For a standard wedding, seven days are enough—but for the marriage of the Jewish Nation and G-d, seven days were hardly enough! And so they counted seven times seven—which are the 49 days of Sefiras HaOmer—and only then did they immerse in the mikvah. As Maimonides writes (Isurei Biah 13:3), “Their immersion took place in the desert, before the Giving of the Torah, as the verse states, ‘And you shall sanctify yourselves today and tomorrow, and wash their clothes.’”
But then something happened that happens at every wedding.
As a general rule, right after they get engaged, grooms are interested in getting married as soon as possible—because for every day the wedding is postponed, it ends up costing him more. Every time the bride gets involved in the planning, another idea occurs to her: Maybe we should do this? How about we add that? It never ends. Despite that, the bride says that she needs more time to prepare for the wedding—she needs to find the right dress, and so on. And, of course, who always wins here? The bride, of course! Because the wedding is “her” day…
And so, too, is the case with the marriage of the Jewish Nation and G-d—the very same disagreement. G-d said to Moshe (Shmos 19:11), “And you shall sanctify yourselves today and tomorrow, and wash their clothes; and they shall be prepared for the third day,” which was the Giving of the Torah.
But Moshe Rabbeinu decided to postpone the wedding by one day—he notified the Jewish Nation that they needed to prepare themselves for three days, and only on the fourth day would the wedding take place. And on that, the Talmud (Tractate Shabbos 87a) tells us that this was one of the three things “that Moshe did of his own reasoning, and G-d agreed with him”—so again, we see that the “groom” bowed to the opinion of the “bride,” and in fact, the “wedding” took place only when the “bride” was ready.
And so, at the Stand at Mt. Sinai, the “groom” arrived under the chuppah before the “bride,” as the verse (Shmos 19:17) states, “And Moshe brought out the people towards the L-rd,” on which Rashi comments: “This means to tell us that the Shechinah went out towards them like a groom stepping forth towards the bride.” And so it is the custom to this very day.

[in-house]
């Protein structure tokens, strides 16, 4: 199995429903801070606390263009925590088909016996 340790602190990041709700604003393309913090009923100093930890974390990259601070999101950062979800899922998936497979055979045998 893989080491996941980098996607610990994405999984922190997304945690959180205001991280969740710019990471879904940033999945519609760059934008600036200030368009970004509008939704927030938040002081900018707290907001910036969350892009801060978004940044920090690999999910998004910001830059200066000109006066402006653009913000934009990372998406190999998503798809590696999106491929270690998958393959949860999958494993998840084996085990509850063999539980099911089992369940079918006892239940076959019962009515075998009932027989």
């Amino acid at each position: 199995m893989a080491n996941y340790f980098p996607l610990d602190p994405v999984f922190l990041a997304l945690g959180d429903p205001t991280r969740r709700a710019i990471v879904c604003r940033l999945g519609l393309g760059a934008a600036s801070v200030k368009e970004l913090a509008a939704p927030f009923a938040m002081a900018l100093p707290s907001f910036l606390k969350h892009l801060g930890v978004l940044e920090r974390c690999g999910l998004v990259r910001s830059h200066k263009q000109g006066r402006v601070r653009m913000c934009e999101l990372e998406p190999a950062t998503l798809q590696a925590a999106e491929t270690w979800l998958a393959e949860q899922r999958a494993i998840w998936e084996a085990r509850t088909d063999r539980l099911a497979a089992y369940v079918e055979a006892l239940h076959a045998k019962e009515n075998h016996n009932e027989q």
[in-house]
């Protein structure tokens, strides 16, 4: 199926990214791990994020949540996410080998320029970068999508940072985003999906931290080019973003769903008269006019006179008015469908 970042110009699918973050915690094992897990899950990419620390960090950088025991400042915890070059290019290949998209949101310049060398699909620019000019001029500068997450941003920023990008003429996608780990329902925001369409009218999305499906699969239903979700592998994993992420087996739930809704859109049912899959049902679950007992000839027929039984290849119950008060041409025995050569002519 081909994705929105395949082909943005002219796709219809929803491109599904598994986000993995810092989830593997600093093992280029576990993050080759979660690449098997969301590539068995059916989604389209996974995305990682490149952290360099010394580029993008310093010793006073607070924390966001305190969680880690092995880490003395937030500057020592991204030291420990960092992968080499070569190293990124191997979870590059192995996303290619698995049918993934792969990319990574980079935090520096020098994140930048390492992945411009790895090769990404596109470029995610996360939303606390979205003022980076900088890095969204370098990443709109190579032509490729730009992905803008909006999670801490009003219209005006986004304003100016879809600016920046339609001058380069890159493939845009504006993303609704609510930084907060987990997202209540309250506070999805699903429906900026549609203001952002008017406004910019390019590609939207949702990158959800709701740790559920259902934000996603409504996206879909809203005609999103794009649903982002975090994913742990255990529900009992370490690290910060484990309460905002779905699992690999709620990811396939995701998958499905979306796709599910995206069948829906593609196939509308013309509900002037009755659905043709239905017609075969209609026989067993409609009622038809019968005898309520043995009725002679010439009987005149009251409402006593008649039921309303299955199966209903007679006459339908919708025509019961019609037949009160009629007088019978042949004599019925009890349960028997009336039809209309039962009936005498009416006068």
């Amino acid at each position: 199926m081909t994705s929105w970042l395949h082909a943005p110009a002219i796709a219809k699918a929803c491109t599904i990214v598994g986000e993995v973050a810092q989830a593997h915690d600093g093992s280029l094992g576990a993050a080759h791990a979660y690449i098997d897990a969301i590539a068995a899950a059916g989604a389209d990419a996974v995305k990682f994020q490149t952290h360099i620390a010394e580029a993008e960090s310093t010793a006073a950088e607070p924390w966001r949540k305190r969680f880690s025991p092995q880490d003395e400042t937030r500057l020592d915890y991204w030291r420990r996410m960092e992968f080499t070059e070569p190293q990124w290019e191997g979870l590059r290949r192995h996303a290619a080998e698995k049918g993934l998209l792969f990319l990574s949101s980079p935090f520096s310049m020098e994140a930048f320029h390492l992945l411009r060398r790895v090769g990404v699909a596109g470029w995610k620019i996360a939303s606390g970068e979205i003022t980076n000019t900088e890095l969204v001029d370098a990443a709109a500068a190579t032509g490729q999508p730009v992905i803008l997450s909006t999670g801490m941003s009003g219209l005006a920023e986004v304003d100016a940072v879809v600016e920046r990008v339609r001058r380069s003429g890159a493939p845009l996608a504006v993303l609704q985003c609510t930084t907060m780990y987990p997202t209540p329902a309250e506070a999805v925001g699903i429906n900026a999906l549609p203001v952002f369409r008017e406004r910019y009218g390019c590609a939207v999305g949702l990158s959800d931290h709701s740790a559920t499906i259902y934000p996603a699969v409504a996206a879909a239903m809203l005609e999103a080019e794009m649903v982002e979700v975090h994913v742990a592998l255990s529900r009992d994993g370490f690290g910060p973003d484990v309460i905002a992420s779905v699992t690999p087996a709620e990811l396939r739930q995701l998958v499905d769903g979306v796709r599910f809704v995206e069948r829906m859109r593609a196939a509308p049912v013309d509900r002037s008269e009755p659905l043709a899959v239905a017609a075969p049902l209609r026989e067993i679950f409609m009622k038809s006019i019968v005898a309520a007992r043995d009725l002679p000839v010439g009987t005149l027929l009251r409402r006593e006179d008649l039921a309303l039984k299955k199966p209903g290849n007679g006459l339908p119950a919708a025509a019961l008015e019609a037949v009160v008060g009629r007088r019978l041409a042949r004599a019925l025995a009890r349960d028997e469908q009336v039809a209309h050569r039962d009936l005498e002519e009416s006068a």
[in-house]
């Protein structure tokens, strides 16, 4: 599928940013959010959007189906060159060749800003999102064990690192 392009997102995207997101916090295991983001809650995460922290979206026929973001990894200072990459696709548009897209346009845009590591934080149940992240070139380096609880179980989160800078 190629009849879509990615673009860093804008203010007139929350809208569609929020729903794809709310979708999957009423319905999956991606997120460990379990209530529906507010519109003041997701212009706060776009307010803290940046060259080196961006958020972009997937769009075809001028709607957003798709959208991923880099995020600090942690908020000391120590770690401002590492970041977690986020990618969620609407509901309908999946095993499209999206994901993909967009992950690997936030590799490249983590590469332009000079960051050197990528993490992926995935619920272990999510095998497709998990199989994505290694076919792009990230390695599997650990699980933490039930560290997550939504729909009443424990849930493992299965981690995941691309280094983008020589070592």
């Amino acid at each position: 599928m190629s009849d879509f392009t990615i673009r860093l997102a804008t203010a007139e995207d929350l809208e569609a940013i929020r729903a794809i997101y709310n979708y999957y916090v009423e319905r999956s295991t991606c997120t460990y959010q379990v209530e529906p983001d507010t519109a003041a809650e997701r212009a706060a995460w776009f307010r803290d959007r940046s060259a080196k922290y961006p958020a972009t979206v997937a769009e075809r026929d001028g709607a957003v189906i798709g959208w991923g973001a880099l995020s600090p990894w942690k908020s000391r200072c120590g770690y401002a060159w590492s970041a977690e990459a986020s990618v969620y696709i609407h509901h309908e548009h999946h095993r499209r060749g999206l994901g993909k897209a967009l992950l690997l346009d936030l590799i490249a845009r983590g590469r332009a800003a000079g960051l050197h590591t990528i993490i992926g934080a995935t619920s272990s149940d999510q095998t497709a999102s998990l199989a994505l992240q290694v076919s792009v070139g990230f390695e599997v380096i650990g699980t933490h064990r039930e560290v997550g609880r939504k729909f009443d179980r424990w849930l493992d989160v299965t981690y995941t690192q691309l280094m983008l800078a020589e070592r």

The Process of Emancipation
Now, at the start of their “marriage” to G-d, the Jewish Nation had a yearlong “honeymoon” at the foot of Mt. Sinai. After that, they entered the Land of Israel, where the “husband” was involved in every detail of everything the “wife” did. The Jewish Nation needed G-d’s guidance for every step, because in those days, the “wife” was not independent at all—and every time the “husband” was not involved in an open way, the situation deteriorated. But as the years went on, the “wife” became more and more independent, with the “husband” more and more relying on her to make the right decisions.
And thus, for the last 2,000 years, the Jewish Nation has not had any Prophets—because the Jewish Nation is mature and responsible enough to do G-d’s Will, even when not hearing G-d’s Voice through prophecy.
And so, the closer we get to the days of Moshiach, the “wife”—the Jewish Nation—increasingly becomes the one in the marriage who decides the agenda and the future of the marriage.
As is known, what we see here in our physical universe is a reflection of the spiritual universe. And thus, just as in the physical universe we are seeing more and more women gain more and more power and independence, with more and more women setting agendas on the world stage, that’s also exactly what’s happening in the spiritual universe—in the relationship between the Jewish Nation and G-d.
And thus, the decision on when Moshiach will come depends on our actions and our work. G-d can encourage us, awaken us and demand from us—but ultimately, it depends on us.
And just like there is a concept of “renewing vows,” a ceremony in which decades after the wedding, the husband and wife rededicate themselves to each other—and which many couples see as an excuse for a party, complete with new dresses, gifts from the husband, and so on—so too can we say that this is another perspective on why the Jewish Nation has the holiday of Shavuos every year. It’s because we’re getting together on our wedding anniversary, reading the “Kesubah,” the Ten Commandments, and again rededicating ourselves to be faithful to one another.
And so, my friends, I want to wish all of us one thing: “Happy anniversary!”
Good Yom Tov!